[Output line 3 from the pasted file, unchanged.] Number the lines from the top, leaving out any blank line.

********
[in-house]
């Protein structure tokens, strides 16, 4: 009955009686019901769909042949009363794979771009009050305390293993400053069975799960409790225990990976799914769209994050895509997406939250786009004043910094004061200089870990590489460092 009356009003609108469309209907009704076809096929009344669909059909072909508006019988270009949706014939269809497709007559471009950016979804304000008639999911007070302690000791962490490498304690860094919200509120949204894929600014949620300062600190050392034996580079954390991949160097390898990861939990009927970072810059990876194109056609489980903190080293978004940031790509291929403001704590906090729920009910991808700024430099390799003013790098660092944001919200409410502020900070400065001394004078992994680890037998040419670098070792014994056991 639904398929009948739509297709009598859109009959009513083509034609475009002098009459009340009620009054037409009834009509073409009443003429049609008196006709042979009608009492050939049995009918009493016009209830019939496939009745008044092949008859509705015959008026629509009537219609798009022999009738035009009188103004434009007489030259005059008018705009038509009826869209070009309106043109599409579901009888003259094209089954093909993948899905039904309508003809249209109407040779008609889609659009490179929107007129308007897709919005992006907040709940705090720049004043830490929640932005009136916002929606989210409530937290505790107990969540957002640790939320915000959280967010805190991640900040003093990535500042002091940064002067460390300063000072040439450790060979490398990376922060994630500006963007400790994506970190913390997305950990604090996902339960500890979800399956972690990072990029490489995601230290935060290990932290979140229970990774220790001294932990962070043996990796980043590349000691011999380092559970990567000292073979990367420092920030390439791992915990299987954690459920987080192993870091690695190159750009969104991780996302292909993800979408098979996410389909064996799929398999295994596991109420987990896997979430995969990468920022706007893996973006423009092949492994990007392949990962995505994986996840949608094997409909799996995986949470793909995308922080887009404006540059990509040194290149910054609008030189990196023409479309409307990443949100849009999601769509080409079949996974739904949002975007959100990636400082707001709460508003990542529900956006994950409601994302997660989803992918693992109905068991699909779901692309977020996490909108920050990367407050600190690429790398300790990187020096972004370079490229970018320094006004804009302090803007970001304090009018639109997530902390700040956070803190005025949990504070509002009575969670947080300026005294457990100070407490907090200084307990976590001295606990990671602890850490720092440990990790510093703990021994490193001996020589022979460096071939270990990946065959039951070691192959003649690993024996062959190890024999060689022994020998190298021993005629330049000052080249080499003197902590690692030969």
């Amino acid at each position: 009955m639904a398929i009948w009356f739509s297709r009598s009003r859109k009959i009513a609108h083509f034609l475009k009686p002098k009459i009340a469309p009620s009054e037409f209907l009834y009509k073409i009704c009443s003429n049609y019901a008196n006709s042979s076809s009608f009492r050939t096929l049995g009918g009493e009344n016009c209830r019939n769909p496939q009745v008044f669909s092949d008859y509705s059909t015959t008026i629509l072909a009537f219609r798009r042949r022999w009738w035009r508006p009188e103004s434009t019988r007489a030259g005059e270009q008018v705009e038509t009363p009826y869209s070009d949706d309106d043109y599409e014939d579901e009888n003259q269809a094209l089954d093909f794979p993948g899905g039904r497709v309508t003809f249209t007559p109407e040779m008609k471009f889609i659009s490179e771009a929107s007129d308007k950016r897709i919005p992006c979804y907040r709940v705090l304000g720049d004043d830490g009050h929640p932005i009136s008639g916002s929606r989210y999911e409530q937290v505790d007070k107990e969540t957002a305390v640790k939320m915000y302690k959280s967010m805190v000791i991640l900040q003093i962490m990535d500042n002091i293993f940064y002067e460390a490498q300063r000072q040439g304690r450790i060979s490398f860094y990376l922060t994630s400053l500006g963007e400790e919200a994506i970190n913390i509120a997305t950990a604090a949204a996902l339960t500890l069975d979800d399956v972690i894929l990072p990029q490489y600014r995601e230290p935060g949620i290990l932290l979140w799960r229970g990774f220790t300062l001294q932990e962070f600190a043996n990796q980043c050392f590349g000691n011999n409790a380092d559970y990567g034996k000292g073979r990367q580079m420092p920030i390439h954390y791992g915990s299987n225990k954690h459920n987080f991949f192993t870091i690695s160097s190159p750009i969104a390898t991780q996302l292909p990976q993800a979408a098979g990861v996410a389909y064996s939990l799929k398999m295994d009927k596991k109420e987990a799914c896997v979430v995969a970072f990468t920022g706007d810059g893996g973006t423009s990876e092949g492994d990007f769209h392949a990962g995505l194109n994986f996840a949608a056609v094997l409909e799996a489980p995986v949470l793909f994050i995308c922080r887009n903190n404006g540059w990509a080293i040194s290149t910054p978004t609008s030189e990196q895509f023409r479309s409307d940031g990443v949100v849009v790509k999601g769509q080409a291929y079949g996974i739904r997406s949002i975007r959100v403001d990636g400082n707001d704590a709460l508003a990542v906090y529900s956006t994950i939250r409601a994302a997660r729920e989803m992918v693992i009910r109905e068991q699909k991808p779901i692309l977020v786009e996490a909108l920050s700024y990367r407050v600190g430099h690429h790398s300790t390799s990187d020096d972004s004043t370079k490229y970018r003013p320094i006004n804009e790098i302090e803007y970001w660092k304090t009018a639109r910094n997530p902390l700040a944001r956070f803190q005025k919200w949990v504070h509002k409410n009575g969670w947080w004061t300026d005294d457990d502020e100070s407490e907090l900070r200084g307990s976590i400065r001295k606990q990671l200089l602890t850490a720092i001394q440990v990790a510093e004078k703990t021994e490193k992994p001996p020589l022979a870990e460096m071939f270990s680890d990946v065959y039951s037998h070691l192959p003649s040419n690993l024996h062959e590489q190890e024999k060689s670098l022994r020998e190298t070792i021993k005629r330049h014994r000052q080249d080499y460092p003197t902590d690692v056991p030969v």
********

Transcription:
């Amino acid at each position: 009955m639904a398929i009948w009356f739509s297709r009598s009003r859109k009959i009513a609108h083509f034609l475009k009686p002098k009459i009340a469309p009620s009054e037409f209907l009834y009509k073409i009704c009443s003429n049609y019901a008196n006709s042979s076809s009608f009492r050939t096929l049995g009918g009493e009344n016009c209830r019939n769909p496939q009745v008044f669909s092949d008859y509705s059909t015959t008026i629509l072909a009537f219609r798009r042949r022999w009738w035009r508006p009188e103004s434009t019988r007489a030259g005059e270009q008018v705009e038509t009363p009826y869209s070009d949706d309106d043109y599409e014939d579901e009888n003259q269809a094209l089954d093909f794979p993948g899905g039904r497709v309508t003809f249209t007559p109407e040779m008609k471009f889609i659009s490179e771009a929107s007129d308007k950016r897709i919005p992006c979804y907040r709940v705090l304000g720049d004043d830490g009050h929640p932005i009136s008639g916002s929606r989210y999911e409530q937290v505790d007070k107990e969540t957002a305390v640790k939320m915000y302690k959280s967010m805190v000791i991640l900040q003093i962490m990535d500042n002091i293993f940064y002067e460390a490498q300063r000072q040439g304690r450790i060979s490398f860094y990376l922060t994630s400053l500006g963007e400790e919200a994506i970190n913390i509120a997305t950990a604090a949204a996902l339960t500890l069975d979800d399956v972690i894929l990072p990029q490489y600014r995601e230290p935060g949620i290990l932290l979140w799960r229970g990774f220790t300062l001294q932990e962070f600190a043996n990796q980043c050392f590349g000691n011999n409790a380092d559970y990567g034996k000292g073979r990367q580079m420092p920030i390439h954390y791992g915990s299987n225990k954690h459920n987080f991949f192993t870091i690695s160097s190159p750009i969104a390898t991780q996302l292909p990976q993800a979408a098979g990861v996410a389909y064996s939990l799929k398999m295994d009927k596991k109420e987990a799914c896997v979430v995969a970072f990468t920022g706007d810059g893996g973006t423009s990876e092949g492994d990007f769209h392949a990962g995505l194109n994986f996840a949608a056609v094997l409909e799996a489980p995986v949470l793909f994050i995308c922080r887009n903190n404006g540059w990509a080293i040194s290149t910054p978004t609008s030189e990196q895509f023409r479309s409307d940031g990443v949100v849009v790509k999601g769509q080409a291929y079949g996974i739904r997406s949002i975007r959100v403001d990636g400082n707001d704590a709460l508003a990542v906090y529900s956006t994950i939250r409601a994302a997660r729920e989803m992918v693992i009910r109905e068991q699909k991808p779901i692309l977020v786009e996490a909108l920050s700024y990367r407050v600190g430099h690429h790398s300790t390799s990187d020096d972004s004043t370079k490229y970018r003013p320094i006004n804009e790098i302090e803007y970001w660092k304090t009018a639109r910094n997530p902390l700040a944001r956070f803190q005025k919200w949990v504070h509002k409410n009575g969670w947080w004061t300026d005294d457990d502020e100070s407490e907090l900070r200084g307990s976590i400065r001295k606990q990671l200089l602890t850490a720092i001394q440990v990790a510093e004078k703990t021994e490193k992994p001996p020589l022979a870990e460096m071939f270990s680890d990946v065959y039951s037998h070691l192959p003649s040419n690993l024996h062959e590489q190890e024999k060689s670098l022994r020998e190298t070792i021993k005629r330049h014994r000052q080249d080499y460092p003197t902590d690692v056991p030969v």